My 2016 adventures on and off the golf course are as holistic as ever. I believe all aspects of my life directly impact my golf game. How I am feeling emotionally, my mental state, and inner harmony are only a few areas that I focus my efforts off the golf course. Spending time exploring the tranquil path of a calm mind has tremendous and positive impact on my ability to excel on the golf course. Continue reading
Welcome to the second installment of “Seeing What is Important” when playing golf. As we prepare to watch The Masters, it would be in our best interest to pay attention to what the players and caddies are saying and where they are looking while preparing to make a shot. Value is gained by focusing on their conversations and the language they use to discuss influences on their game. The last post dealt with knowing your yardage, what the wind was doing and how the ground felt. I wonder if the pros at the Shell Huston Open are talking about how these variables affect their score!
Learning the finer points of golf can occur anywhere; watching the pros, your buddies or complete strangers navigate around the links. Rarely is a golf course hazard free. Every hole as something that will catch your eye; something the makes your hair on your neck stand up; or something that makes the voices in your head start to speak!
Unlike a mirage, most changes in elevation on the course are real. Elevation changes are the most misunderstood challenge on any golf hole. Modest changes to the elevation will create a 1/2 to 1 club difference regardless of the yardage. The challenge for most players is to determine if the modest changes in elevation are real or not. Here is my guideline – if I can see the entire fairway leading to the green without it looking smaller – throttle back and think about hitting one less club. If the fairway looks like a railroad track going away, the yardage is as paced. If the fairway disappears quicker; add one club to your approach shot. This rule of thumb works for me. Thanks to the Dave at One Bearded Golfer for this topic!
The second point for today deals with the temperature! Most experienced golfers are saying that the colder the temperature the shorter the shot; but wait, there is more. Temperature is really broken down into three categories: Temperature, Barometric Pressure and Humidity. As an overview, the ball travels further if it is hot, your golfing at a higher elevation like my buddy Craig in Denver, and the greater the humidity. For amateurs, this is hard to believe, but it is true. For a more detailed explanation, check out Golf Digest.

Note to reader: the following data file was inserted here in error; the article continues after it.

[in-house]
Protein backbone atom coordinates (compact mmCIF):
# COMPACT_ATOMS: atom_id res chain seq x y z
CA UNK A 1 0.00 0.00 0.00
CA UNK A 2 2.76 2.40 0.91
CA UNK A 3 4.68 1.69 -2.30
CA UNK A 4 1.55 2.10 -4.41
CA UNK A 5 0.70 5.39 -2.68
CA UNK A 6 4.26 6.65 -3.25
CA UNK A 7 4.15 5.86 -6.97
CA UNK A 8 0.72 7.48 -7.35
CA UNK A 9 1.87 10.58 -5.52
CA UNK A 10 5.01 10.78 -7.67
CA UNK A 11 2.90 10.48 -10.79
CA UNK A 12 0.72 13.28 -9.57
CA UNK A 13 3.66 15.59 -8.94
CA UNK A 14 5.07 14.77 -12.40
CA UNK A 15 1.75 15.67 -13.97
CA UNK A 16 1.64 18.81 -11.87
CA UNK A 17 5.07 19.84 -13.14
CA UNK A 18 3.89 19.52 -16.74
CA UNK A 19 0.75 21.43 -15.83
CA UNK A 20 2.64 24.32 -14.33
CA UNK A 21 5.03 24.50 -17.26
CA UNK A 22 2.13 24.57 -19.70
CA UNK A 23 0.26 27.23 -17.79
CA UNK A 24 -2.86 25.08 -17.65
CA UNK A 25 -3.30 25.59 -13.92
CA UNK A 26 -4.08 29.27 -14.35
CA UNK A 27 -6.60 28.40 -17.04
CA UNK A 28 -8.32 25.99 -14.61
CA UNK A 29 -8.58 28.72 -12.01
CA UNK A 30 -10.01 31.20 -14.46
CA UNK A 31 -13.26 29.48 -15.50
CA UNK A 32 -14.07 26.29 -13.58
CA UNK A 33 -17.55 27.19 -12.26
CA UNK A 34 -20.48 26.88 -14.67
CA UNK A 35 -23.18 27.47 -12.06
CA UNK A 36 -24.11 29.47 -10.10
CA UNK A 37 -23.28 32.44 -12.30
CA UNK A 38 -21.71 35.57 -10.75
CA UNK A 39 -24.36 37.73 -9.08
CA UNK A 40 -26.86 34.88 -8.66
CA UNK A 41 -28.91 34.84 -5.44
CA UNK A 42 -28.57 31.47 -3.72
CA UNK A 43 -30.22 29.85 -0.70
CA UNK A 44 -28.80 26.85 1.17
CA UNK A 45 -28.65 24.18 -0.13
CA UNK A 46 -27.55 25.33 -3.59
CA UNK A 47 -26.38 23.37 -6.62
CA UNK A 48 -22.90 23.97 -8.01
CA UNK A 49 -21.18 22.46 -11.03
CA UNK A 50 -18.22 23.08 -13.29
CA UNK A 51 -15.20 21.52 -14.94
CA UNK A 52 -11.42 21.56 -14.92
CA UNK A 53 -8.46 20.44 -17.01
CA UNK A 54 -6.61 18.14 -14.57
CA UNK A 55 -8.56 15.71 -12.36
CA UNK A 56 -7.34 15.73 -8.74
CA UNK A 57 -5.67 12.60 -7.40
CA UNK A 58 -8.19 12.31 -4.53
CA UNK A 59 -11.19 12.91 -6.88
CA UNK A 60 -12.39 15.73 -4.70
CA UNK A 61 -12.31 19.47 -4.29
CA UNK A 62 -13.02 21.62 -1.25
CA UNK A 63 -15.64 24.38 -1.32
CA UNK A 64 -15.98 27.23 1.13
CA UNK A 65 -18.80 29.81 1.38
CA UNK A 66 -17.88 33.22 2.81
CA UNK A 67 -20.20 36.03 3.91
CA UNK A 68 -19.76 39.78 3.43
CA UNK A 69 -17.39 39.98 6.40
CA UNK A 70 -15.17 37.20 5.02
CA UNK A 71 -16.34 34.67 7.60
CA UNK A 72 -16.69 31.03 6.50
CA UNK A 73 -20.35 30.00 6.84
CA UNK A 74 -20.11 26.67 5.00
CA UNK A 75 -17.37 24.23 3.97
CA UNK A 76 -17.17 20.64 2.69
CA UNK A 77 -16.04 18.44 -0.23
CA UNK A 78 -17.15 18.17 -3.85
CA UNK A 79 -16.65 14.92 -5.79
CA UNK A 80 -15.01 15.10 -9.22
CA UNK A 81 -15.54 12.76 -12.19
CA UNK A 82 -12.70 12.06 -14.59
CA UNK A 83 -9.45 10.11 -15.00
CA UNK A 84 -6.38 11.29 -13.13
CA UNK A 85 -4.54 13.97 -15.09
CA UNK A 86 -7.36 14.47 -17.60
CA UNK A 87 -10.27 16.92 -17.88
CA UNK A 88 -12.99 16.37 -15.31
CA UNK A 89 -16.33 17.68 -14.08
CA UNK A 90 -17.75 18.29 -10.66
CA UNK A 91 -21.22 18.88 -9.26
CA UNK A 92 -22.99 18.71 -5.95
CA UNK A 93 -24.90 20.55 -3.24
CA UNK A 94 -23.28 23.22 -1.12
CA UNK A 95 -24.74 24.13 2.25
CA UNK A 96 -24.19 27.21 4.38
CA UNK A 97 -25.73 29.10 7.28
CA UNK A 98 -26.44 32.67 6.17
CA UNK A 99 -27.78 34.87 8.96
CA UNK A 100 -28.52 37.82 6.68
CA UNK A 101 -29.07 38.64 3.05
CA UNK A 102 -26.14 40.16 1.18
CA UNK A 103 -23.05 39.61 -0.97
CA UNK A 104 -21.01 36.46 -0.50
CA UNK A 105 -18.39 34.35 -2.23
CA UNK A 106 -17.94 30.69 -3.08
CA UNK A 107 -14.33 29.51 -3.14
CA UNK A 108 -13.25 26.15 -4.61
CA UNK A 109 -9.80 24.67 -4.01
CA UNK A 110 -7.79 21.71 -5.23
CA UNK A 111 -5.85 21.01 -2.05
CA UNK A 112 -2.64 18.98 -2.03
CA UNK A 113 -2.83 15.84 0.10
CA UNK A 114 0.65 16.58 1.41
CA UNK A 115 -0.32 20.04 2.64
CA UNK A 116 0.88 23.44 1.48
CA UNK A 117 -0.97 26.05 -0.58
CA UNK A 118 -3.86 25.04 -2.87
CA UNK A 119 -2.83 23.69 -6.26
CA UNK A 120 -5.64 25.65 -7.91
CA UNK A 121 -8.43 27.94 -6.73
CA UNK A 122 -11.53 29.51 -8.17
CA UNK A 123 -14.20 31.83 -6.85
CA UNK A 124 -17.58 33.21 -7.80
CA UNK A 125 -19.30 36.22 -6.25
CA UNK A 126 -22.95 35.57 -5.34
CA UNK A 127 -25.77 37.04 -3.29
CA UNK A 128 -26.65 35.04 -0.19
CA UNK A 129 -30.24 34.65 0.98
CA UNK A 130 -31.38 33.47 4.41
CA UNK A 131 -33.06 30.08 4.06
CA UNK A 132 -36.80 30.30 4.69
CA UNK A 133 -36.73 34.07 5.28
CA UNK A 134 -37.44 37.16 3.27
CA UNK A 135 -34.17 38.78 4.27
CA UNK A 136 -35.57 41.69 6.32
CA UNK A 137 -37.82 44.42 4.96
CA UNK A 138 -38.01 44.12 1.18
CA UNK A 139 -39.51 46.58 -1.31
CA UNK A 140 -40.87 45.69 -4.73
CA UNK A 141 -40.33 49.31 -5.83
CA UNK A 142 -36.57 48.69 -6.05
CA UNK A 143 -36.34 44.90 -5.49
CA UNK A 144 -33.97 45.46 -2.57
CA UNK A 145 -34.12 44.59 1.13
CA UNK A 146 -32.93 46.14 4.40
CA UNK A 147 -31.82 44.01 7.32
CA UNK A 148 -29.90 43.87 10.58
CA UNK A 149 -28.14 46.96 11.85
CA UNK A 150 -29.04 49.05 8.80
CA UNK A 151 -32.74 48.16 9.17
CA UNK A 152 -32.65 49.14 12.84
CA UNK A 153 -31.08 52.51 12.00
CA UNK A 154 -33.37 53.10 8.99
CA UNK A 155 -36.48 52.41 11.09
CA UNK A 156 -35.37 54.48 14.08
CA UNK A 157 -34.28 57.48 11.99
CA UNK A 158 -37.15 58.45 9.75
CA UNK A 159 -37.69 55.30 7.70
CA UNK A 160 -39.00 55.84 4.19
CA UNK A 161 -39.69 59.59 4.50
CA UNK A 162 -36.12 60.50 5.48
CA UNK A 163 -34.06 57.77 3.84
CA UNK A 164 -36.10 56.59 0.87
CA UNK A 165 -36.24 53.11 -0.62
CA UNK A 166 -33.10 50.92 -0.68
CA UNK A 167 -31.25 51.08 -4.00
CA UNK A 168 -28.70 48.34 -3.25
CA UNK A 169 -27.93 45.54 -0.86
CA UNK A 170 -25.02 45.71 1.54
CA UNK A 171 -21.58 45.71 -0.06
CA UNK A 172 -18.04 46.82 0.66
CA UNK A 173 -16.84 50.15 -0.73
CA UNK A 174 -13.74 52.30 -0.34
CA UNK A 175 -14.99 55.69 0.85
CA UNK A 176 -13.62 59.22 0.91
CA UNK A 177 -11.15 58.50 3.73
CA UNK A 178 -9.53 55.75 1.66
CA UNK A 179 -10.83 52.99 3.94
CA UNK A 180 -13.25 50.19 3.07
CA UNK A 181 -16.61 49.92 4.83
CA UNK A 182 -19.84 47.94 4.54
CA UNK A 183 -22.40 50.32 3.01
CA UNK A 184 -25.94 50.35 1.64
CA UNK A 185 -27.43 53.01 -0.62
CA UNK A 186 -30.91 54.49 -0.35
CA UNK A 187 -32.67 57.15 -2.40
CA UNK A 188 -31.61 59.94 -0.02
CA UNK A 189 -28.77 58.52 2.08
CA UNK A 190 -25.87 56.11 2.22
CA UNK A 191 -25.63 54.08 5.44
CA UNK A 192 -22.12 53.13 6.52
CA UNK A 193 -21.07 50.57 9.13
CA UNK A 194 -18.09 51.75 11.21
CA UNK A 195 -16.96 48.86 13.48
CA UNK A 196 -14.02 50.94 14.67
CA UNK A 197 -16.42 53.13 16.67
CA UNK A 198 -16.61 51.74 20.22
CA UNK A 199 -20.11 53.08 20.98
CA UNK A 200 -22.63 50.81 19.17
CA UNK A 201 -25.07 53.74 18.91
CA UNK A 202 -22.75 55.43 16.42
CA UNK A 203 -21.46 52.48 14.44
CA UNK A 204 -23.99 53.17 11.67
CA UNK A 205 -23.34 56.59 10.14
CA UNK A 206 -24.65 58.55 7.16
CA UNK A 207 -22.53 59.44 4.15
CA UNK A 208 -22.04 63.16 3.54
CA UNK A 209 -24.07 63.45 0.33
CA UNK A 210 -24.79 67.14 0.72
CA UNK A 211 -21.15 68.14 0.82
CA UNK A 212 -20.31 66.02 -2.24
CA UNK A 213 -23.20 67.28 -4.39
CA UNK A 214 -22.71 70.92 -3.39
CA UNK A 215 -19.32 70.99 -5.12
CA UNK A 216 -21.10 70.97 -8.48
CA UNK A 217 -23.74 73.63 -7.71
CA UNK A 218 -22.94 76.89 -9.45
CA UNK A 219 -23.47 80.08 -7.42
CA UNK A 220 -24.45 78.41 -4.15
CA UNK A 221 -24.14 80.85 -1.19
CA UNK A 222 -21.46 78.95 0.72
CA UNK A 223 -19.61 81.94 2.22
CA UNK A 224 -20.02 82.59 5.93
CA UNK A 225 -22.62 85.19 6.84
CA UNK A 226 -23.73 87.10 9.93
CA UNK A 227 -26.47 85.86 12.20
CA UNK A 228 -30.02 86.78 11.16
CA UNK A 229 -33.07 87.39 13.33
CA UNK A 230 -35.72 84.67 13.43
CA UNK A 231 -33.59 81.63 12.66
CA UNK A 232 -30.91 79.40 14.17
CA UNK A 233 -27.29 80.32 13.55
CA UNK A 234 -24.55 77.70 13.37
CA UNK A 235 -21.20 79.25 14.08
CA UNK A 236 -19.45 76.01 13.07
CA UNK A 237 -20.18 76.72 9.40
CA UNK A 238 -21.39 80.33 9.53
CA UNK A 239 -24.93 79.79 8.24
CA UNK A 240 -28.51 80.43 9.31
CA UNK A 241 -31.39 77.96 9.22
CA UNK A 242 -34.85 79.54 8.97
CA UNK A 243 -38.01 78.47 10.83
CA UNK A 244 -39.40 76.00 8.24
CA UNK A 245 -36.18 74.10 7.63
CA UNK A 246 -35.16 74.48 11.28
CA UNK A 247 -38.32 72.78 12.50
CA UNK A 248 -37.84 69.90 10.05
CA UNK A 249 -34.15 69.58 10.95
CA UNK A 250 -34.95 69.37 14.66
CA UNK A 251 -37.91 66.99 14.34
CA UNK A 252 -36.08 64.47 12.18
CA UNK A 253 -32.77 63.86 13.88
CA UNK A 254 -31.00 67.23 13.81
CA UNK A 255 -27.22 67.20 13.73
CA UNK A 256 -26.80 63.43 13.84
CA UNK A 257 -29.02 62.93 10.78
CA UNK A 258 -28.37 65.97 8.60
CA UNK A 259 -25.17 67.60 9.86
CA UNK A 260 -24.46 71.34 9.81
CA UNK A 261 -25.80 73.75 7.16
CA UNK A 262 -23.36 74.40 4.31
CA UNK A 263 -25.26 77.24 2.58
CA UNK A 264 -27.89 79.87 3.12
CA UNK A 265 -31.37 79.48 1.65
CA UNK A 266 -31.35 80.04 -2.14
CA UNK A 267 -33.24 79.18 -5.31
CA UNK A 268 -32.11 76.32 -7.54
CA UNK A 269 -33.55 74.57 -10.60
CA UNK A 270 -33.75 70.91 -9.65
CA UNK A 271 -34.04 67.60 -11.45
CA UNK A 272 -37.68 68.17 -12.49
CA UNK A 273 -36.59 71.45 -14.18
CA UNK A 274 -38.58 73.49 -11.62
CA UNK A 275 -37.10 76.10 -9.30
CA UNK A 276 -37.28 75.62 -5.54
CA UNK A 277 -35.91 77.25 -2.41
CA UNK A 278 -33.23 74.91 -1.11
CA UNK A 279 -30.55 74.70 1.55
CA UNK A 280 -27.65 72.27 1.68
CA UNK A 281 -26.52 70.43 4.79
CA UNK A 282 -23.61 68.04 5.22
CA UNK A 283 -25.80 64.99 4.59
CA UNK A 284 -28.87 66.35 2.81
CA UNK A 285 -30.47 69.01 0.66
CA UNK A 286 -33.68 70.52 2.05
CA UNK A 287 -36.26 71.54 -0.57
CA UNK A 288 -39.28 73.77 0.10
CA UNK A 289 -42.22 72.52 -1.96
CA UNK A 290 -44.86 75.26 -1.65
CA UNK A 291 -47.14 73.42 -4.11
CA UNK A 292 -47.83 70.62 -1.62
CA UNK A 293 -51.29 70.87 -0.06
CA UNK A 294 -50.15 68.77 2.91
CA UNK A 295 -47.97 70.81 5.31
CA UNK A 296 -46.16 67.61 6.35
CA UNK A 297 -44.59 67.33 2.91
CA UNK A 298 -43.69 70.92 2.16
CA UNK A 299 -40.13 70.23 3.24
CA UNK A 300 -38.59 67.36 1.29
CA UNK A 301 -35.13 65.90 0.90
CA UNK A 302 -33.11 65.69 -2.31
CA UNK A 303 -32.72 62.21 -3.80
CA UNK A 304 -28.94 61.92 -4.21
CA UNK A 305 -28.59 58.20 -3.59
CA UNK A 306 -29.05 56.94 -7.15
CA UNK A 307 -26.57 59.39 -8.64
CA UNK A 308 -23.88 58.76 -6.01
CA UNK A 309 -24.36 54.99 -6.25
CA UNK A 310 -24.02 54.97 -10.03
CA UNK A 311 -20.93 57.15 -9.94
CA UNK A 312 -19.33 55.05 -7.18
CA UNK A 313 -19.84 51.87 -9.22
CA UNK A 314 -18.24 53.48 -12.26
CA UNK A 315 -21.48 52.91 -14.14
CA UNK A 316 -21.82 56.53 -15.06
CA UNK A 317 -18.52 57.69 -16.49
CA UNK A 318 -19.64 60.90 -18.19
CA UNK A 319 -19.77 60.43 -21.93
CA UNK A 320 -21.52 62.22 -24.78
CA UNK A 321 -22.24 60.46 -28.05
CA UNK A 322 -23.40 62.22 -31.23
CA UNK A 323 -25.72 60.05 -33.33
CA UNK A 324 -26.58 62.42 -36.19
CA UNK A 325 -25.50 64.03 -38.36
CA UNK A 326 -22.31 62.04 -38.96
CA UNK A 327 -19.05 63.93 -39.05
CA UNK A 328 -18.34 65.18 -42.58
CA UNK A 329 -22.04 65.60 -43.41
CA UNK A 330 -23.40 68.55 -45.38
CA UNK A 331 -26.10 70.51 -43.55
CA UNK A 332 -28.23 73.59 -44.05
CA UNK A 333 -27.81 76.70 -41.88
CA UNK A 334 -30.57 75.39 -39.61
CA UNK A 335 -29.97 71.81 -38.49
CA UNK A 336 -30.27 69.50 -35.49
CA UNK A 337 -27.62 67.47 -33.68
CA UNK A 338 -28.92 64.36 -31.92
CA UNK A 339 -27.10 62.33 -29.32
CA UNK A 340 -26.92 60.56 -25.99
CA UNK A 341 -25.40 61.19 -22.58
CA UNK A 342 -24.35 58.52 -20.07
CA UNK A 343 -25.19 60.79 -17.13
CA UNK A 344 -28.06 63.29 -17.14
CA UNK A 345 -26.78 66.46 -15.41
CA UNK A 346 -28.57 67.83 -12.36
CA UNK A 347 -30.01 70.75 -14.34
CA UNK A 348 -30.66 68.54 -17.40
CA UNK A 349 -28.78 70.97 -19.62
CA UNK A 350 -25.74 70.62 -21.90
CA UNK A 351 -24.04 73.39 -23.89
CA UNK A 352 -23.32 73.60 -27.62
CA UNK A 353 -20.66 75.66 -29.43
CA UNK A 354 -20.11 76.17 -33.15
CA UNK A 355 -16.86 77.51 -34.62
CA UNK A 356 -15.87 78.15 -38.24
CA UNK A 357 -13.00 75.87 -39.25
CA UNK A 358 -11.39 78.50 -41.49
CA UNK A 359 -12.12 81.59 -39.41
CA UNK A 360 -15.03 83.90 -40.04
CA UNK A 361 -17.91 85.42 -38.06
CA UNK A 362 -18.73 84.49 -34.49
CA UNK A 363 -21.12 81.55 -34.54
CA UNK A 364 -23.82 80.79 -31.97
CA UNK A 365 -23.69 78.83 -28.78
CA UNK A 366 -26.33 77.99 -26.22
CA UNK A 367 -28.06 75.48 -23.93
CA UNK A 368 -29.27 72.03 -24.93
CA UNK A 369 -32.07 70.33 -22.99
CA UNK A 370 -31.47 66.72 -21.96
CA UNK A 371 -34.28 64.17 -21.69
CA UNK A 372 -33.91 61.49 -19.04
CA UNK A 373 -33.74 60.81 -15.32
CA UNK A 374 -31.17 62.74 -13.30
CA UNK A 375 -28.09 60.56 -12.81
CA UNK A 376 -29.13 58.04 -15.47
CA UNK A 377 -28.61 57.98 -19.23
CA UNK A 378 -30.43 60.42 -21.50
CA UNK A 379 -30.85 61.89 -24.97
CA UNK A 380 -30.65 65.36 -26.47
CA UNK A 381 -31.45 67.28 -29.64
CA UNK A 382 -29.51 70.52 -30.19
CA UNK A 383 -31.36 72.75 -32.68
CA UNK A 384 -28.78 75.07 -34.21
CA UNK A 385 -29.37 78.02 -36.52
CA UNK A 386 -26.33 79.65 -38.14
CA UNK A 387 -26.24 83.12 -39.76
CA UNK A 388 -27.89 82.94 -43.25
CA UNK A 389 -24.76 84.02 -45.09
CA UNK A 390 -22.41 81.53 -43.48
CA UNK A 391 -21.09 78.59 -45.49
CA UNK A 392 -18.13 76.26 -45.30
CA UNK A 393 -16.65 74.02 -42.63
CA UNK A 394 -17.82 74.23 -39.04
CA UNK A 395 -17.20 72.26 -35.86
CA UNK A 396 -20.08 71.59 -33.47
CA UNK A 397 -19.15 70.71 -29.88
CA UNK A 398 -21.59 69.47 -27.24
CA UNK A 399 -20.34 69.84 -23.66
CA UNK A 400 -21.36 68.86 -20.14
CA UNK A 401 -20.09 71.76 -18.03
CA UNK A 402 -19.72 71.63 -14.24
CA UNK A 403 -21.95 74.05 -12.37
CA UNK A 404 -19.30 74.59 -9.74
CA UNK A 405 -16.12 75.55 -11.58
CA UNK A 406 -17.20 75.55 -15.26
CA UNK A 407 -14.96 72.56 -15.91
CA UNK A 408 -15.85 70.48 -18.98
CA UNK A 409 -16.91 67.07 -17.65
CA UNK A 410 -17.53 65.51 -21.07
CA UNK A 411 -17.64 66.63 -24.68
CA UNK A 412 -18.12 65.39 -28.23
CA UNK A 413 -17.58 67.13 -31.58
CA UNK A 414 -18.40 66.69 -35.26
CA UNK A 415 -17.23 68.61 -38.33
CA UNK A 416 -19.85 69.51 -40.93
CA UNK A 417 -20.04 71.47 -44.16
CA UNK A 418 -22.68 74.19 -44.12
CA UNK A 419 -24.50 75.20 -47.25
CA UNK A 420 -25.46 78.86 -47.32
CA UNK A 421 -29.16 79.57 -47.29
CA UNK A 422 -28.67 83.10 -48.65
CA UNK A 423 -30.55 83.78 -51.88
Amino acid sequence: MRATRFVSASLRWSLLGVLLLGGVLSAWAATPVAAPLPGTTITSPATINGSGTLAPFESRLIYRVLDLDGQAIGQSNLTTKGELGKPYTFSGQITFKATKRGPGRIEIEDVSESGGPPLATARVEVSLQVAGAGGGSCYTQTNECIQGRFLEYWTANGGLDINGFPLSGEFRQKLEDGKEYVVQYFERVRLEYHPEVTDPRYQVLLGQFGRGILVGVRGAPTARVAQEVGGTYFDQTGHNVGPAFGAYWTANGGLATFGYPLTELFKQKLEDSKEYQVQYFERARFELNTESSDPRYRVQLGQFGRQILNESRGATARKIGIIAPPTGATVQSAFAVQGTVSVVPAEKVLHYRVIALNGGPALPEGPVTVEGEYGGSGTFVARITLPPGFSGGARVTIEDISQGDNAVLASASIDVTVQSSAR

Last tip is to believe is what you see and visualize what you want. How many times have I heard the saying, “come on, this is ridiculous!” There will be many times over a round when a player thinks they hit the perfect shot; only to walk up to the green and wonder what happened. After shaking their head in disbelieve, they walk to their ball and hit a poor shot and blame it on their lie. As an experienced golfer, I would have to tell that player that the lie did not cause the problem – it was caused by disbelief; then frustration. Acceptance to the situation is extremely important to lower scores. Everyone hits poor shots, it is the next shot the will determine if you score a par or double bogey – you get to choose.
There are many optical illusions in golf and it takes an experienced eye to identify them and adjust their shot accordingly. Understanding and recognizing the potential hazards is one of the first steps to lowering your score. Anyone can do it, it is a matter of “Seeing and Believing!”
I am a grateful golfer! See you on the links!